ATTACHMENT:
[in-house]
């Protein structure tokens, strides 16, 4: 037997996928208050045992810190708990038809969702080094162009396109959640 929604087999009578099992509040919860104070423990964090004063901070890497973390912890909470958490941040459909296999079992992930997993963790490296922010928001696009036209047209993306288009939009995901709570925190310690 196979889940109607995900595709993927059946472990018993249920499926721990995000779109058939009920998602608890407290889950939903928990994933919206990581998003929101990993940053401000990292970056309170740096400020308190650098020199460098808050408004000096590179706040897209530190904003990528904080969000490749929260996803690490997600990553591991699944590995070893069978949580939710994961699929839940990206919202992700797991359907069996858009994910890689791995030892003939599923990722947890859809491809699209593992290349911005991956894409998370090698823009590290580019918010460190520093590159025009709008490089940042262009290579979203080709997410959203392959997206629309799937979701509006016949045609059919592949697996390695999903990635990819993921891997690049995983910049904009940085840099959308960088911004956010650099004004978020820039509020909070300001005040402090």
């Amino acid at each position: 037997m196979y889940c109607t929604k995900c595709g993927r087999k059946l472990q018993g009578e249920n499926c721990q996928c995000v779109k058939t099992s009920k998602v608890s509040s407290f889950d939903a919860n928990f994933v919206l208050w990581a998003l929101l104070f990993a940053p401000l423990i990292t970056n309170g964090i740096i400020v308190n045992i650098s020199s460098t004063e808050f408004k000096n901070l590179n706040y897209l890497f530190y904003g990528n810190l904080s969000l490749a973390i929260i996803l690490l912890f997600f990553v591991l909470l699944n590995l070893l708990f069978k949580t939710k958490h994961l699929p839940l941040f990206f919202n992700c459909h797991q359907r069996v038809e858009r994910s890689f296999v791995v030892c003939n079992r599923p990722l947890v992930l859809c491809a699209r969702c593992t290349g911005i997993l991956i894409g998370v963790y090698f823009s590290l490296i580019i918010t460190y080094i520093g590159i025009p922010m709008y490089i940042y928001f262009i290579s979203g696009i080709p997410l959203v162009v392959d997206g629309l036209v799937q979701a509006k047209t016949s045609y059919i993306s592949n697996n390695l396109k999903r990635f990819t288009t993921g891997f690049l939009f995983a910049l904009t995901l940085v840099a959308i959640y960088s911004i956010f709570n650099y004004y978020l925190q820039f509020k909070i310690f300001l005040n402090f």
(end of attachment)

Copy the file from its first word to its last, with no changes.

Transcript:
[in-house]
């Protein structure tokens, strides 16, 4: 037997996928208050045992810190708990038809969702080094162009396109959640 929604087999009578099992509040919860104070423990964090004063901070890497973390912890909470958490941040459909296999079992992930997993963790490296922010928001696009036209047209993306288009939009995901709570925190310690 196979889940109607995900595709993927059946472990018993249920499926721990995000779109058939009920998602608890407290889950939903928990994933919206990581998003929101990993940053401000990292970056309170740096400020308190650098020199460098808050408004000096590179706040897209530190904003990528904080969000490749929260996803690490997600990553591991699944590995070893069978949580939710994961699929839940990206919202992700797991359907069996858009994910890689791995030892003939599923990722947890859809491809699209593992290349911005991956894409998370090698823009590290580019918010460190520093590159025009709008490089940042262009290579979203080709997410959203392959997206629309799937979701509006016949045609059919592949697996390695999903990635990819993921891997690049995983910049904009940085840099959308960088911004956010650099004004978020820039509020909070300001005040402090």
């Amino acid at each position: 037997m196979y889940c109607t929604k995900c595709g993927r087999k059946l472990q018993g009578e249920n499926c721990q996928c995000v779109k058939t099992s009920k998602v608890s509040s407290f889950d939903a919860n928990f994933v919206l208050w990581a998003l929101l104070f990993a940053p401000l423990i990292t970056n309170g964090i740096i400020v308190n045992i650098s020199s460098t004063e808050f408004k000096n901070l590179n706040y897209l890497f530190y904003g990528n810190l904080s969000l490749a973390i929260i996803l690490l912890f997600f990553v591991l909470l699944n590995l070893l708990f069978k949580t939710k958490h994961l699929p839940l941040f990206f919202n992700c459909h797991q359907r069996v038809e858009r994910s890689f296999v791995v030892c003939n079992r599923p990722l947890v992930l859809c491809a699209r969702c593992t290349g911005i997993l991956i894409g998370v963790y090698f823009s590290l490296i580019i918010t460190y080094i520093g590159i025009p922010m709008y490089i940042y928001f262009i290579s979203g696009i080709p997410l959203v162009v392959d997206g629309l036209v799937q979701a509006k047209t016949s045609y059919i993306s592949n697996n390695l396109k999903r990635f990819t288009t993921g891997f690049l939009f995983a910049l904009t995901l940085v840099a959308i959640y960088s911004i956010f709570n650099y004004y978020l925190q820039f509020k909070i310690f300001l005040n402090f």